It is still taking time, though. It has taken time for me to train my brain into understand that self-care, especially during this time when things can feel frantic and urgent, make me more productive. In the beginning, I scheduled time to do nothing, which may seem counterproductive, but if I have learned anything from scheduling my workouts, I knew this would be an effective strategy for me. Now, it’s become part of my daily routine at home.
Here are ways that I am learning to do nothing:
- Take a walk sans technology. This has been one of my favorite parts of the day. David and I take the boys for a walk around the neighborhood for about an hour with no technology. After sitting in front of a screen all day for work, this is my favorite way to start my evening and decompress.
- Turn off screens. When I finish work for the day, I make a habit of putting my devices entirely away. I am even finding myself on my cell phone less often. I am using my time in the evenings to talk with David, catch up on reading magazines, and reading books. I’m currently reading this one.
- Take a nap. On Saturday, I found myself napping in the afternoon instead of organizing my closet. I couldn’t tell you the last time I did something like that, and I’m not going to lie, I didn’t hate it.
- Name your emotions. I have found it important during this time to name how I’m feeling. I’ve never been big on emotional displays or letting that dictate my decisions. Yet, during this time, it has been helpful because it helps me to acknowledge why I might need a break. If I’m feeling anxious about the future or overwhelmed by the current situation, it encourages me to take some time to breathe through it.
- Journal. Call it the historian in me, but I enjoy writing in a journal and keeping a primary source for this time. I don’t usually use prompts, but if I get stuck, I generally default to what I’m grateful for that day (or in general).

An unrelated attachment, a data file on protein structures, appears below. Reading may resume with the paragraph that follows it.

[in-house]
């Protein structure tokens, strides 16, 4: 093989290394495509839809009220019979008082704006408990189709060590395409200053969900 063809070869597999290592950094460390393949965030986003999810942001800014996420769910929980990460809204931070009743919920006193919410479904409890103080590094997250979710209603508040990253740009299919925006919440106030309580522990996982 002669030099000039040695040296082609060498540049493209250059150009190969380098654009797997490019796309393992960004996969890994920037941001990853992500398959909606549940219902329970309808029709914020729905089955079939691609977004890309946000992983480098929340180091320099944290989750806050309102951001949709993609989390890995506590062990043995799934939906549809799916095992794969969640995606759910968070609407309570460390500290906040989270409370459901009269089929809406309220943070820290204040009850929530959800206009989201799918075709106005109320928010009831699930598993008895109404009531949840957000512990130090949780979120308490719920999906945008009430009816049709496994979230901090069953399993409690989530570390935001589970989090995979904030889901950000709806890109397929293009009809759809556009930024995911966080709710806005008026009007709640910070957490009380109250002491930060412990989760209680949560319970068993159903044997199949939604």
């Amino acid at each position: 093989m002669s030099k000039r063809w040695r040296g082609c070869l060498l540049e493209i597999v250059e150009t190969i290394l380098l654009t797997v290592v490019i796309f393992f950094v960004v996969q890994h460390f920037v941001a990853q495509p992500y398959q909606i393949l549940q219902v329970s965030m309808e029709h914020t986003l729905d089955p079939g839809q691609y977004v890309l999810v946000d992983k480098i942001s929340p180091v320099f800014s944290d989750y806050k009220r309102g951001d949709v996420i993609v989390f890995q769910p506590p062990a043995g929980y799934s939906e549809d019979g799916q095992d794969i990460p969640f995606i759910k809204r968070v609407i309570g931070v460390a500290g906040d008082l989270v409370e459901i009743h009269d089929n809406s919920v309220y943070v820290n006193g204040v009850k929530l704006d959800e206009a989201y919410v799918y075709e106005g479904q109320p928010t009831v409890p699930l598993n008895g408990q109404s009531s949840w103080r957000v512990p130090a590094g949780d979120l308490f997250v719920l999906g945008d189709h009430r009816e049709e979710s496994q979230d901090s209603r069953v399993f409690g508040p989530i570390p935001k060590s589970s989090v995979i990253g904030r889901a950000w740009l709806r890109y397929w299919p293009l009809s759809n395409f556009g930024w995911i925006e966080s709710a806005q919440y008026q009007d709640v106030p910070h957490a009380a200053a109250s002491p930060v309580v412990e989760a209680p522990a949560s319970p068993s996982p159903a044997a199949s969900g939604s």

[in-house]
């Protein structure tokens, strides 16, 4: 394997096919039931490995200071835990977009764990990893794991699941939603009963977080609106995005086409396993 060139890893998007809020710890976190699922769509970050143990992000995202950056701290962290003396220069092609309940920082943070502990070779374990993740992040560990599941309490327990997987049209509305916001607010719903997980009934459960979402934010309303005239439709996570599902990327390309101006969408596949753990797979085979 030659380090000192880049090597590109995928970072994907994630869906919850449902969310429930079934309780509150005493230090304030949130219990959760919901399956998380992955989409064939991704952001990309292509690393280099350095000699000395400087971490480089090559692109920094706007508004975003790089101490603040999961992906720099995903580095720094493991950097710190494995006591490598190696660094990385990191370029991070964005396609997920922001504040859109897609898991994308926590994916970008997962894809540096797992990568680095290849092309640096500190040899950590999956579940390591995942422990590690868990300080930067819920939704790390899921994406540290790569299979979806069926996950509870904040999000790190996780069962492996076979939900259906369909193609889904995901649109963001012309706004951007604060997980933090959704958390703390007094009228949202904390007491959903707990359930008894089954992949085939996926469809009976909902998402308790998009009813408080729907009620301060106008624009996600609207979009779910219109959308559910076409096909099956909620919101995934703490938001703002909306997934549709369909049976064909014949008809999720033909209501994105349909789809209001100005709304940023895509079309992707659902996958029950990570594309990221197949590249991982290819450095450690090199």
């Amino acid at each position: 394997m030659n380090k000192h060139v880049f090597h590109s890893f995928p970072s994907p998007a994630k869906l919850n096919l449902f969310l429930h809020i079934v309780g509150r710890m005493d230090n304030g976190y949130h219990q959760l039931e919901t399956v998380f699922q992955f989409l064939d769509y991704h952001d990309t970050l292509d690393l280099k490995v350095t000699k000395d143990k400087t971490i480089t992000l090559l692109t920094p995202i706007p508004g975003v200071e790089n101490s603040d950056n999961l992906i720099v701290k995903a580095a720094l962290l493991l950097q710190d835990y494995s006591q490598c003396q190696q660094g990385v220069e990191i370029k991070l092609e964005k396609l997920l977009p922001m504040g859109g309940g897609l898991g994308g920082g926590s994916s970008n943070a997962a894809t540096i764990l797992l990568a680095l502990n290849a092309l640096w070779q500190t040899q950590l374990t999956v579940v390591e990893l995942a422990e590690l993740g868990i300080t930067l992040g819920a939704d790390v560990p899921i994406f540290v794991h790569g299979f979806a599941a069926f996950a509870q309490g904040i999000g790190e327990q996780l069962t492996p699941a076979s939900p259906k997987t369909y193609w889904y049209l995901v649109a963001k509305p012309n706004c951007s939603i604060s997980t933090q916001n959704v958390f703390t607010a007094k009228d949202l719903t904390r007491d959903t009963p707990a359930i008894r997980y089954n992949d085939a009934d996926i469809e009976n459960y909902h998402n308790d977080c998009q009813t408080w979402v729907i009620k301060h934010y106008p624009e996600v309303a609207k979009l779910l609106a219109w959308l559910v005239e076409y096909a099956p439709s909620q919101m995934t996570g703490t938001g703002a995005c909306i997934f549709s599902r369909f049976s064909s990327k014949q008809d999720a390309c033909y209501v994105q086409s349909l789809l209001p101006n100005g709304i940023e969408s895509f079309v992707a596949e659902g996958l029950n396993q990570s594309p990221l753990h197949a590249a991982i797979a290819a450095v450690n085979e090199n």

- Watch the sunset. Whether this is on our nightly walks or sitting on the front porch, I really enjoy watching the sunset these days. I have really taken to drinking tea, and having a cup of tea after work is a nice way to unwind, too.
- Meditate. I shared last week that I’ve added meditation to my workouts, but I really do love the 5 minute meditation exercises that CorePower On Demand has available.
- Eat lunch with no distractions. I am notorious for eating lunch while multitasking. Whether it is continuing to work, reading the news, responding to emails, etc., I have not done a great job of just enjoying my lunch. This time has given me an opportunity to do that and I must say, it gives me a nice brain break.
- Sit outside. Sometimes, I take my lunch outside to eat for a little fresh air. Other times, I’m sitting outside to read a couple of chapters out of my book, or to finish up a project for work, or to just watch Winston & Gizmo run around. Keeping in the spirit of doing nothing, sitting outside for 10 minutes has been helpful!
- Take a bath. This is one of my favorite forms of self-care. In the past, I typically multitasked, whether it was scheduling social media posts for the week, reading articles or a book, but now, I use it to just decompress. Here is one of my favorite bath sets right now.
Looking for more tips? This book is where I got some of my inspiration for this post.
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How are you learning to do nothing right now? Let me know in a comment below!